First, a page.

the guards in silver, and the lackeys in gold, would not allow it; but
do not cry, you shall come in still. My sweetheart knows a little back
stair that leads to the bedchamber, and she knows where she can get the
key of it."
went into the garden
in the large avenue, where one leaf was falling after the other; and
the lights in the palace had all gradually disappeared, the Raven led
Gerda to the back door, which stood half open. Oh, how Gerda's heart
with anxiety and longing! It was just as if she had been about to do
wrong; and yet she only wanted to know if little Kay was there. Yes, he
must be there. She called to mind his intelligent eyes, and his long
so vividly, she could quite see him as he used to laugh when they were
sitting under the roses at home.
no doubt, be glad
to see you--to hear what a long way you have come for his sake; to know
how unhappy all at home were when he did not come back." Oh, what a
and a joy it was!
now on the stairs.
A single lamp was burning there; and on the floor stood the tame Raven,
turning her head on every side and looking at Gerda, who bowed as her
had taught her to do. "My intended has told me so much good of you, my
dear young lady," said the tame Raven. "Your tale is very affecting. If
you will take the lamp, I will go before. We will go straight on, for
shall meet no one."
there is somebody
just behind us," said Gerda; and something rushed past: it was like
figures on the wall; horses with flowing manes and thin legs, huntsmen,
ladies and gentlemen on horseback. "They are only dreams," said the
"They come to fetch the thoughts of the high personages to the chase;
well, for now you can observe them in bed all the better. But let me
when you enjoy honor and distinction, that you possess a grateful
That's not worth talking
about," said the Raven of the woods. They now entered the first saloon,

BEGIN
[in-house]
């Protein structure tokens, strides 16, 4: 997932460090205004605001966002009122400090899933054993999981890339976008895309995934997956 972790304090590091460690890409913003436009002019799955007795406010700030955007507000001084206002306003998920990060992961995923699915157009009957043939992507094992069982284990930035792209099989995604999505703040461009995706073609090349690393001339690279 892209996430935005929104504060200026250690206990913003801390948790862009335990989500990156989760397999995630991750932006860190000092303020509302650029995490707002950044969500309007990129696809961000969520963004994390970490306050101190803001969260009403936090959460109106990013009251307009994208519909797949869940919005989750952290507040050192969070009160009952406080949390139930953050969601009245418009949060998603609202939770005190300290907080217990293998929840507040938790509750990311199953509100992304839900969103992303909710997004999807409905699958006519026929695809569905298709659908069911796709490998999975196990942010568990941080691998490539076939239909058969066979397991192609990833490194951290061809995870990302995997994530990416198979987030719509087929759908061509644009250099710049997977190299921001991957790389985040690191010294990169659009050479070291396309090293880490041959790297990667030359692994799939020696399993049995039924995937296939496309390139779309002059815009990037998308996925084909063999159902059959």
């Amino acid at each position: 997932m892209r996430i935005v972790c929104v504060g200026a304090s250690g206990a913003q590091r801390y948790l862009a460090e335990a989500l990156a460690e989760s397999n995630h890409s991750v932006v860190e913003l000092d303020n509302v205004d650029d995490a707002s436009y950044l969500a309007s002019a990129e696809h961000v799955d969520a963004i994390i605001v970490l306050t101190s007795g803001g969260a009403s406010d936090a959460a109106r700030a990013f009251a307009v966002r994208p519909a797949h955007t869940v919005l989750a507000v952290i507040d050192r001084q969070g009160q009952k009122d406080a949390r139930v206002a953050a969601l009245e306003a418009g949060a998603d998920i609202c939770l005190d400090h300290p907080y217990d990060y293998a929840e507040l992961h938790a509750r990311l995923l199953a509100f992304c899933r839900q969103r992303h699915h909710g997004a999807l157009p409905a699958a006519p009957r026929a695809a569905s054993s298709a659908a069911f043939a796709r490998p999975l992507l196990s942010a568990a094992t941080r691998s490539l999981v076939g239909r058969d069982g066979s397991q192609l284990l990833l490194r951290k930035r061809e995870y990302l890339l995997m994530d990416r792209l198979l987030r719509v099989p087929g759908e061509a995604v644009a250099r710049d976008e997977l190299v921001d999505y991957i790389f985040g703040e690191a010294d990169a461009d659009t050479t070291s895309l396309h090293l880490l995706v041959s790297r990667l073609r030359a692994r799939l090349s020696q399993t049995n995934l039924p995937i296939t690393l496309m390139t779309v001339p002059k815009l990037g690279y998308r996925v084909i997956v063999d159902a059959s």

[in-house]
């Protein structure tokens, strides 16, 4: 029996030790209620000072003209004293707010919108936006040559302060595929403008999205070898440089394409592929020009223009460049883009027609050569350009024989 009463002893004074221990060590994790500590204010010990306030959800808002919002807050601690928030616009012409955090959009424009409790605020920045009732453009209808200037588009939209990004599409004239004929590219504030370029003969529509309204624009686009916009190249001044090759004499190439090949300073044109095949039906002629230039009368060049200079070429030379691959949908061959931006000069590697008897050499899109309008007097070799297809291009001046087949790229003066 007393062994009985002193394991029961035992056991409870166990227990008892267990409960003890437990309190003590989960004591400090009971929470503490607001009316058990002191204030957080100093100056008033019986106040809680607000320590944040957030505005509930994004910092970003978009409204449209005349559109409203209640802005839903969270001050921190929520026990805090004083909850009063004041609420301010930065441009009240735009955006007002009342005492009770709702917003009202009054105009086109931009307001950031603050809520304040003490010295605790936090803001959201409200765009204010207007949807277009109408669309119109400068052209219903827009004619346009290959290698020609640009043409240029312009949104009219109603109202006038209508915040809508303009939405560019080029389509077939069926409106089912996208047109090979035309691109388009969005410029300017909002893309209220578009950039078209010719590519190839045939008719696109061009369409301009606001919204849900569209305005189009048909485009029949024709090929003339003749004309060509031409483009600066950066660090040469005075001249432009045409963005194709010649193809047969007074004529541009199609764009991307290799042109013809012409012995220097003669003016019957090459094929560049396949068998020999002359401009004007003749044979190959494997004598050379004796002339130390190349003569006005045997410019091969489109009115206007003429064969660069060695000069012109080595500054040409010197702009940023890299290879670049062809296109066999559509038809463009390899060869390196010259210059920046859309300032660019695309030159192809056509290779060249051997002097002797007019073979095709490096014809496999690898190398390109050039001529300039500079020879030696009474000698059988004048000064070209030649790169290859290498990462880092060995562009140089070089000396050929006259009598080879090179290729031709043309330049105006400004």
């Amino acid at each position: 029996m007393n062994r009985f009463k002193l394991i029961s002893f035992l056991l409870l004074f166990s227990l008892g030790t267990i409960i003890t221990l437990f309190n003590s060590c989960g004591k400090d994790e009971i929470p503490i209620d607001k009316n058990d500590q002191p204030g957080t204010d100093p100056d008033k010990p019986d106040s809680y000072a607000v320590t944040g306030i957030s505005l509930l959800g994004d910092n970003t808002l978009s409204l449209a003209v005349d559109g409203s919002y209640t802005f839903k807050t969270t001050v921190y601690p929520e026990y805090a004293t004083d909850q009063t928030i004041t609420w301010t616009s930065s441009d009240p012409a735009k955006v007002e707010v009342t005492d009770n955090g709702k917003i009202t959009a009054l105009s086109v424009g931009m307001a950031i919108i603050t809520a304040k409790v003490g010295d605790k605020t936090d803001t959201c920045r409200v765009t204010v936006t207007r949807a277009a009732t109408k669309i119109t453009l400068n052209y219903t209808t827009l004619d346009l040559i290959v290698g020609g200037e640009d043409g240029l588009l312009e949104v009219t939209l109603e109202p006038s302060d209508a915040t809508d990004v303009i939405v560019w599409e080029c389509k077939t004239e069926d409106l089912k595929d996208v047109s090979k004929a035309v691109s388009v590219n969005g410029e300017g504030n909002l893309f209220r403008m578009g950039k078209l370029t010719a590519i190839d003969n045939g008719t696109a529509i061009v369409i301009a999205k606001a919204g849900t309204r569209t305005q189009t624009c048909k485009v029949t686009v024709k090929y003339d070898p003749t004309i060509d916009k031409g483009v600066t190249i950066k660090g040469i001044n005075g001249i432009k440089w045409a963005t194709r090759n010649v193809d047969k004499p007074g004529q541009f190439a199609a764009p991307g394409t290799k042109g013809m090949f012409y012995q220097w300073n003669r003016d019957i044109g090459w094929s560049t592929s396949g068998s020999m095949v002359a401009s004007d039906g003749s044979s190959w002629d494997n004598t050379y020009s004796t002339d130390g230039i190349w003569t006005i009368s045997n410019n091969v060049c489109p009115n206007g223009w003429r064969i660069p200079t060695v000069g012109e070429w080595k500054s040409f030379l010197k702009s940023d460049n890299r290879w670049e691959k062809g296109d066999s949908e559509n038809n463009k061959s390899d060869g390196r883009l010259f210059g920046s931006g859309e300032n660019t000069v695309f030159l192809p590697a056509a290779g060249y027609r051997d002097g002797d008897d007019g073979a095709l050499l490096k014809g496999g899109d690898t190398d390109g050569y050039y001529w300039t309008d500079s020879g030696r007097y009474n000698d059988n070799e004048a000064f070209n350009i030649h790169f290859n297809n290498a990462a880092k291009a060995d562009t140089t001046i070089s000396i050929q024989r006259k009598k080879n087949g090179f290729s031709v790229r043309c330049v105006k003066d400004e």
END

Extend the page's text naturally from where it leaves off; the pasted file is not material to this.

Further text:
which was of rose-colored satin, with artificial flowers on the wall.
the dreams were rushing past, but they hastened by so quickly that
could not see the high personages. One hall was more magnificent than
other; one might indeed well be abashed; and at last they came into the
bedchamber. The ceiling of the room resembled a large palm-tree with
of glass, of costly glass; and in the middle, from a thick golden stem,
hung two beds, each of which resembled a lily. One was white, and in
lay the Princess; the other was red, and it was here that Gerda was to
look for little Kay. She bent back one of the red leaves, and saw a
neck. Oh! that was Kay! She called him quite loud by name, held the
towards him--the dreams rushed back again into the chamber--he awoke,
his head, and--it was not little Kay! The Prince was only like him
the neck; but he was young and handsome. And out of the white lily
the Princess peeped, too, and asked what was the matter. Then little
cried, and told her her whole history, and all that the Ravens had done
little thing!" said
the Prince and the Princess. They praised the Ravens very much, and
them they were not at all angry with them, but they were not to do so
However, they should have a reward.
fly about here
at liberty," asked the Princess; "or would you like to have a fixed
as court ravens, with all the broken bits from the kitchen?" And both
Ravens nodded, and begged for a fixed appointment; for they thought of
their old age, and said, "It is a good thing to have a provision for
Prince got up and
let Gerda sleep in his bed, and more than this he could not do. She
her little hands and thought, "How good men and animals are!" and she
fell asleep and slept soundly. All the dreams flew in again, and they
looked like the angels; they drew a little sledge, in which little Kay
sat and nodded his head; but the whole was only a dream, and therefore
it all vanished as soon as she awoke. The next day she was dressed from
head to foot in silk and velvet. They offered to let her stay at the
and lead a happy life; but she begged to have a little carriage with a
horse in front, and for a small pair of shoes; then, she said, she
again go forth in the wide world and look for Kay. Shoes and a muff
given her; she was, too, dressed very nicely; and when she was about to
set off, a new carriage stopped before the door. It was of pure gold,
the arms of the Prince and Princess shone like a star upon it; the
the footmen, and the outriders, for outriders were there, too, all wore
golden crowns. The Prince and the Princess assisted her into the
themselves, and wished her all success. The Raven of the woods, who was
now married, accompanied her for the first three miles. He sat beside
for he could not bear riding backwards; the other Raven stood in the
and flapped her wings; she could not accompany Gerda, because she
from headache since she had had a fixed appointment and ate so much.
carriage was lined inside with sugar-plums, and in the seats were
Prince and Princess; and Gerda wept, and the Raven wept. Thus passed
first miles; and then the Raven bade her farewell, and this was the
painful separation of all. He flew into a tree, and beat his black
as long as he could see the carriage, that shone from afar like a
SNOW QUEEN FIFTH STORY